“A High Summons”

2 Thessalonians 1:1-4, 11-12

“A High Summons”

Introduction

When I was a campus minister at The Citadel, the Military College of South Carolina, I watched a special kinship and bonding that developed among the members of a class of cadets because of the challenges and hardships they went through together. The cadets found that they could not make it solely on their own individual efforts; they had to work together.  And as a result of struggling alongside each other, they developed a strong bond and a pride in who they were as a class.  

I am proud to be a member of the Kinston Hurricane classes of 11 (Irene) and now the class of 16 (Matthew).  I am proud of how we have worked together to look out after each other and those around us.  And not only in storms but during other times of challenge and crisis.  I know that will continue, because that is who we are as disciples of Christ.

I

The Christians at Thessalonica were going through some rather tough times.  From what we can tell there was persecution and with it came discouragement, dissension, and misunderstanding.  And with all that self-doubt.  The believers were afraid that their faith was not going to withstand the tests.

So Paul, knowing that positive reinforcement goes a long way, picked out their achievements and virtues and bragged on them.  He bragged in such a way that these despondent, frightened Christians could square their shoulders and say, “Well, if Paul thinks that of us, we will make a fight of it yet.”       Blessed are those who heal us of our self-doubting.

There are three things that Paul picked to show the Christians of Thessalonica as evidence of their having a vital faith.  They had a faith that was strong, a love that was increasing and a constancy or fidelity that was enduring.

II

The people in the church at Thessalonica thought the end of time was imminent, that Jesus would be coming back very soon.  So they had stopped working and abandoned all ordinary pursuits to await the return of the Lord.

Most of you are proud members of other surviving groups.  I am a proud member of the Charleston Hurricane class of 89 (Hugo).  Hugo was a category 4 storm when it made landfall, so the wind damage from the storm was massive.  Most everyone’s home was damaged.  It was an overwhelming site.  The entire city, every direction in which you turned, looked like it had been bombed. 

Not long after that storm hit North Carolina, an earthquake hit California.  Then there were earthquakes in China, and then a typhoon in the Philippines. 

Observing all this , the students with whom I worked asked what it all meant.  Did I think these were these signs of the end of time?  I remember responding, “Well, evidently not.  Otherwise I would not be putting back on my house a 30-year roof.  

“But if it is the end of the world,” I said, “God is still creator, sustainer,  and still in control.  And God is still a loving and saving God.”  We have that assurance.  So we decided we should plan the rest of the semester.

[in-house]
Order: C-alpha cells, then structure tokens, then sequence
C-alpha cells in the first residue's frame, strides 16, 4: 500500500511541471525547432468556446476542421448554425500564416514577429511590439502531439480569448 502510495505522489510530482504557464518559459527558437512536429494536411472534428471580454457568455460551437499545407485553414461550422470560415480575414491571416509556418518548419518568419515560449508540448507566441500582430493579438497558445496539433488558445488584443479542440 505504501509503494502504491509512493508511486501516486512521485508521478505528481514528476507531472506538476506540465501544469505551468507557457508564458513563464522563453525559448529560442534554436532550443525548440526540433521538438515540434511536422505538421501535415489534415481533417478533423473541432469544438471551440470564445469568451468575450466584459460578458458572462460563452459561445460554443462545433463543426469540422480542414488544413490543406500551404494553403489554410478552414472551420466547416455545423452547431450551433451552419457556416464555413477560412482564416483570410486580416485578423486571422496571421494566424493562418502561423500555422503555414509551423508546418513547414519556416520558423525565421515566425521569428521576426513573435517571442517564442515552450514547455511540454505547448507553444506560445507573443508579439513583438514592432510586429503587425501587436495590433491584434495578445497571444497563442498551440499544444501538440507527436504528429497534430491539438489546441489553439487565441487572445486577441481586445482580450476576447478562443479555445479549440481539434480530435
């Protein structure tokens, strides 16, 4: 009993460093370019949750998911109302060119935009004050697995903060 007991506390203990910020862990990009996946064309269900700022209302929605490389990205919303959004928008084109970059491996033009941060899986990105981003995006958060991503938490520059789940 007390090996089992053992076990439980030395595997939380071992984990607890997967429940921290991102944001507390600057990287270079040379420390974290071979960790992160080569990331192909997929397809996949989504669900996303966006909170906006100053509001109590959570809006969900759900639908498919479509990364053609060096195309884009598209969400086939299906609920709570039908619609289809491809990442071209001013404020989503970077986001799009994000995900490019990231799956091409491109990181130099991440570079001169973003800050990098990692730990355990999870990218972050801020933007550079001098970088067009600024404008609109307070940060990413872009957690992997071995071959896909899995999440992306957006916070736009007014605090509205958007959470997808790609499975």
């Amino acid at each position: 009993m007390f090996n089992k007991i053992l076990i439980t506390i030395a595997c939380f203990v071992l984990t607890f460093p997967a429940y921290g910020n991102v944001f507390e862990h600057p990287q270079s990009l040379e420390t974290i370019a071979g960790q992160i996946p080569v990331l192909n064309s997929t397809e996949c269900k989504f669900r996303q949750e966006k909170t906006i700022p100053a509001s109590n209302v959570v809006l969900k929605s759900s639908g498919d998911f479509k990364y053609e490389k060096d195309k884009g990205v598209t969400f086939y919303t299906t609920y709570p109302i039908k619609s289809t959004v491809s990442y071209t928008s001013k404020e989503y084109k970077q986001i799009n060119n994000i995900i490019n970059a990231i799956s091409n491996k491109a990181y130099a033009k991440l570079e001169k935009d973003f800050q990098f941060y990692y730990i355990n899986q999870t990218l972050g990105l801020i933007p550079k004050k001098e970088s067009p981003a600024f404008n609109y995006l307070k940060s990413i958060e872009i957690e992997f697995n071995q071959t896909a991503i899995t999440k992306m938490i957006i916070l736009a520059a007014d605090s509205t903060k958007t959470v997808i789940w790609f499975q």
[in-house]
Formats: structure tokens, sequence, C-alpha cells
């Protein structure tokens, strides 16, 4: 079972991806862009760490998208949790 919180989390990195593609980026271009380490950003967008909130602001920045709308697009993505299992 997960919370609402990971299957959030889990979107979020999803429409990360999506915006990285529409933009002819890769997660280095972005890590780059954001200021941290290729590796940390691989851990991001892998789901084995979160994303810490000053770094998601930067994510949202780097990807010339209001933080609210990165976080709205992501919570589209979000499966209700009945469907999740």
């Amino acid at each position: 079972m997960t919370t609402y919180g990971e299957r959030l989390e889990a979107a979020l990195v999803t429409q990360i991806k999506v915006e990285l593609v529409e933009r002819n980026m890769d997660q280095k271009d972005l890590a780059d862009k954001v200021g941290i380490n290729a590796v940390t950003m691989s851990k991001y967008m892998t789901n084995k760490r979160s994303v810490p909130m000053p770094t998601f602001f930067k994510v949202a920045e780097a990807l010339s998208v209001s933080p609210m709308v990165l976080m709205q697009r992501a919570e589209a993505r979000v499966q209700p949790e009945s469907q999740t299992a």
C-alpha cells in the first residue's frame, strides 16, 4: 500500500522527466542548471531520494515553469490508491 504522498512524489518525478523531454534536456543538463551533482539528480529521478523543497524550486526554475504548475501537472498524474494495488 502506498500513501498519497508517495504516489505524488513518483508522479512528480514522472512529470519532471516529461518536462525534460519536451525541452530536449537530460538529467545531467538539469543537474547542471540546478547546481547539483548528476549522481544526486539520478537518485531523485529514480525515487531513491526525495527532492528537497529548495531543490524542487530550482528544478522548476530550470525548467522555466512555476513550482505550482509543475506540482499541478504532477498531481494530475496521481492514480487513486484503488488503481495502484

Paul wrote the Thessalonians and told them to get back to their work and carry on with their responsibilities whether or not the end was coming. If Paul were writing us today, I think he would say, “No matter who is elected on Tuesday, no matter what happens, the church’s ministries are going to need our help.  So let’s get on with figuring how we can sustain them next year.”

III

Paul also reminded the Thessalonian believers they had a faith that was strong, a love that was increasing and a constancy or fidelity that was enduring.  We have those traits also.  And in faith, love and fidelity we pledge our tithes, and miracles happen.

Can you imagine what it would have been like at pledge time last year, if the stewardship team had said, “Next year we are going to have to a lot of work one the sanctuary roof and attic, replace the roof and sheathing, do duct work and insulation in the attic, then major scrap and paint. But while we are doing that we are going to continue sending teams every week to Mary’s Kitchen and to Meals on Wheels. And every month we are going to keep sending out teams.  Some will be building wheelchair ramps.  Some will assist families at Green Lamp, at the Shelter or ICOR.  Some will support youth at The Gate, or participate in Erasing the Lines or Carolina Cross Connection, and the list goes on. 

And then in the fall, we are going to have a hurricane with record-breaking flooding, and we are going to assist those around us who are helping as well as those affected.  And in the midst of all that our programs for children and youth will keep growing.

Would you have believed we could do all that? I have no doubt that we will see more miracles happen with resources that we pledge for 2017. 

Conclusion

It is time for us, the proud Hurricane class of 16, to pledge to bridge the gap for mission and ministry needs in 2017. 

It is a high summons that Paul gives to the people of Thessalonica and to us:  That we may be worthy of God’s calling and that by God’s power we will fulfill every good resolve and work of faith, so that the name of our Lord Jesus may be glorified. 

We do not need to doubt.  With God’s help, we can do this.  Amen.